To Our Clients & Prospective Clients -- As of March 18, 2020, Starr & Starr, PLLC remains open for business during the current Corona virus (COVID-19) crisis. We remain in communications with our clients by phone, email and our secure file share site. We are scheduling telephone consultations by phone and video chat. At this time the U.S. Bankruptcy Courts, the U.S. District Courts and New York State Court system are all open. We are continuing to file new cases and process our existing cases.

We hope everyone stays safe throughout these difficult times.

Should I Cash Out My Retirement Accounts to Pay Bills?

By the time many of our bankruptcy clients come to has they have exhausted most of their personal savings, and often their retirement assets. Some people invade these funds — that are intended to provide income in retirement — and use them to try make minimum payments on credit cards and cover living expenses. This is a very common scenario we see for people who have lost their job and unemployment has run out.

In bankruptcy, retirement assets, such as I.R.A.s and 401(k) are generally exempt. If someone intends to file bankruptcy and get a fresh start from their debts it doesn’t make a lot of sense to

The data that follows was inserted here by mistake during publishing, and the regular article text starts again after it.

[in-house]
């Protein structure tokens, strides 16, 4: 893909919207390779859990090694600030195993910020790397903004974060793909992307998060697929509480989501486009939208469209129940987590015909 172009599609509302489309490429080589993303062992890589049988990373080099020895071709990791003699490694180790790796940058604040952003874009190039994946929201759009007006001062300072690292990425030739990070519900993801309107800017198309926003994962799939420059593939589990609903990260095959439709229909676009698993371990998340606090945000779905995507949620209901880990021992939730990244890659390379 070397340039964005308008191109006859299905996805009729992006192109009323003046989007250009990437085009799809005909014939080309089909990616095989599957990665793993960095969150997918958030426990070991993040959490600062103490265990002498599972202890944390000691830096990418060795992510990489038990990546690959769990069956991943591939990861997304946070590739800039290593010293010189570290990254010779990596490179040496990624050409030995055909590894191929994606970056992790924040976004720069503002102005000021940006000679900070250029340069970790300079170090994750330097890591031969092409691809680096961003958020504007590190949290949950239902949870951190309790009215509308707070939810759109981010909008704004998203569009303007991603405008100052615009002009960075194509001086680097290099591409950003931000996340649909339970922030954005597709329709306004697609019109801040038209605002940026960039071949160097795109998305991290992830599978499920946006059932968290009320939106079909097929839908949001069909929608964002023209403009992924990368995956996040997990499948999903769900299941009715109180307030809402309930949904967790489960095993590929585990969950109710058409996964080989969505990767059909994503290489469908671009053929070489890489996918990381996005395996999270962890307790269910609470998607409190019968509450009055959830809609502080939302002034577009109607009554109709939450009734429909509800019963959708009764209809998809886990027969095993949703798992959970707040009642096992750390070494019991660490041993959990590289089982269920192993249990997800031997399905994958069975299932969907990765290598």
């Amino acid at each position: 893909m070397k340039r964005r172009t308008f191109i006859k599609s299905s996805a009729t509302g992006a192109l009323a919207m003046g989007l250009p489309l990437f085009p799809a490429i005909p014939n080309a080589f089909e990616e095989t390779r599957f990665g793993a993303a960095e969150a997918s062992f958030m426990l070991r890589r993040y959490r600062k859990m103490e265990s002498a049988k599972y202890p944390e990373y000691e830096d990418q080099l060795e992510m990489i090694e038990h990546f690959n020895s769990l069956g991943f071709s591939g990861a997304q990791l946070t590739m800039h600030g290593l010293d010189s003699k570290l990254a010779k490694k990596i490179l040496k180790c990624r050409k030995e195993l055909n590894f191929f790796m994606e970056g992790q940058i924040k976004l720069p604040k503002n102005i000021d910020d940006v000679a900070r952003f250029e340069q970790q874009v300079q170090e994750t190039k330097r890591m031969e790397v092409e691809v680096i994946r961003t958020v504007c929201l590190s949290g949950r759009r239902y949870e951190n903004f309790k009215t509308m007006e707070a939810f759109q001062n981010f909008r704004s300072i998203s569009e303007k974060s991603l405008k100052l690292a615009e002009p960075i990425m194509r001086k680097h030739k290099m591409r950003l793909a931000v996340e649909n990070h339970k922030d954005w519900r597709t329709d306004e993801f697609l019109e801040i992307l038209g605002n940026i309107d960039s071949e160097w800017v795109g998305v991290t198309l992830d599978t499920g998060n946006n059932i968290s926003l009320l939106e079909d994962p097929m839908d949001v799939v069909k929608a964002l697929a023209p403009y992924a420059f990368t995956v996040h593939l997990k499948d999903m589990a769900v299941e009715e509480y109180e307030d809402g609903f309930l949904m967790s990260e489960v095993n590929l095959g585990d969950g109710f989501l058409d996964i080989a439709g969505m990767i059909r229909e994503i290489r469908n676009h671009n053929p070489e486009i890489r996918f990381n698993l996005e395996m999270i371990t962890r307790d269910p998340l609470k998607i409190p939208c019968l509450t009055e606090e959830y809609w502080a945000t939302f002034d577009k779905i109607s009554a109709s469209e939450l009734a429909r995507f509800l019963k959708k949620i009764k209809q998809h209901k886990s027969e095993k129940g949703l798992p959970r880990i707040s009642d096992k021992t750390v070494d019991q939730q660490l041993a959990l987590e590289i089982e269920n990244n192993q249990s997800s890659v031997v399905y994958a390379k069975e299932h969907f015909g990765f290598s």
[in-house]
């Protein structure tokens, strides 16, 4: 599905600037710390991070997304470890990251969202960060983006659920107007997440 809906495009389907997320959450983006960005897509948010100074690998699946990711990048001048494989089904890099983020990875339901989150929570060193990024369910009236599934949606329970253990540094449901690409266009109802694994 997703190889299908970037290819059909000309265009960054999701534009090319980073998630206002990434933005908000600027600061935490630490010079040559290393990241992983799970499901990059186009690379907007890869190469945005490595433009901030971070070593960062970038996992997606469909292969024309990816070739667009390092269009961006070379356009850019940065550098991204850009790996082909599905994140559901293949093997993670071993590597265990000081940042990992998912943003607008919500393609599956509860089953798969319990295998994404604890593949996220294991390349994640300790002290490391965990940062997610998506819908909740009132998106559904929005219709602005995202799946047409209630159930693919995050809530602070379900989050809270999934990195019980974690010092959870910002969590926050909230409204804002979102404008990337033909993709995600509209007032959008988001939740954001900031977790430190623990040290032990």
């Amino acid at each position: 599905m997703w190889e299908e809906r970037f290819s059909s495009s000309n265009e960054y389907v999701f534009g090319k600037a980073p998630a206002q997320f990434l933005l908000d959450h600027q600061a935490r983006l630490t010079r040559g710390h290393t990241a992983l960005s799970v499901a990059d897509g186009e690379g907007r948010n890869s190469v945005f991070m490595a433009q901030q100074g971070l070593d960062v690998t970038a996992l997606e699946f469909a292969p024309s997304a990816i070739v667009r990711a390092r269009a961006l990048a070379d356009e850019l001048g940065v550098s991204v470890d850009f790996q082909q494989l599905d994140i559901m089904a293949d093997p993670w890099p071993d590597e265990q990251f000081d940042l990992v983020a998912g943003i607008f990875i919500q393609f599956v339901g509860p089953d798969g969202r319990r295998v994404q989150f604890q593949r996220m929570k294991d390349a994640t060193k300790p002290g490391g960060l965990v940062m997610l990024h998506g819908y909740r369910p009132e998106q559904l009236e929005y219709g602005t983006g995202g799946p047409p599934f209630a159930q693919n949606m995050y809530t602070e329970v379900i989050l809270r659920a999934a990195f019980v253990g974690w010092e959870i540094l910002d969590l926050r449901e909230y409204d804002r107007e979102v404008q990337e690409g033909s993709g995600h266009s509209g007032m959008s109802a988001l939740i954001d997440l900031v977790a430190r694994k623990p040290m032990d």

use up an asset that you get to keep in bankruptcy to pay a debt that will get wipe out in the bankruptcy. Of course, some types of debt don’t get wiped out in bankruptcy (i.e, are nondischargeable), such as child support and other domestic support obligations, student loans, and certain taxes, among others. That is a somewhat different situation, but using retirement funds is still something that should viewed as a very last resort. There are also tax consequences of withdrawing funds from a retirement account.

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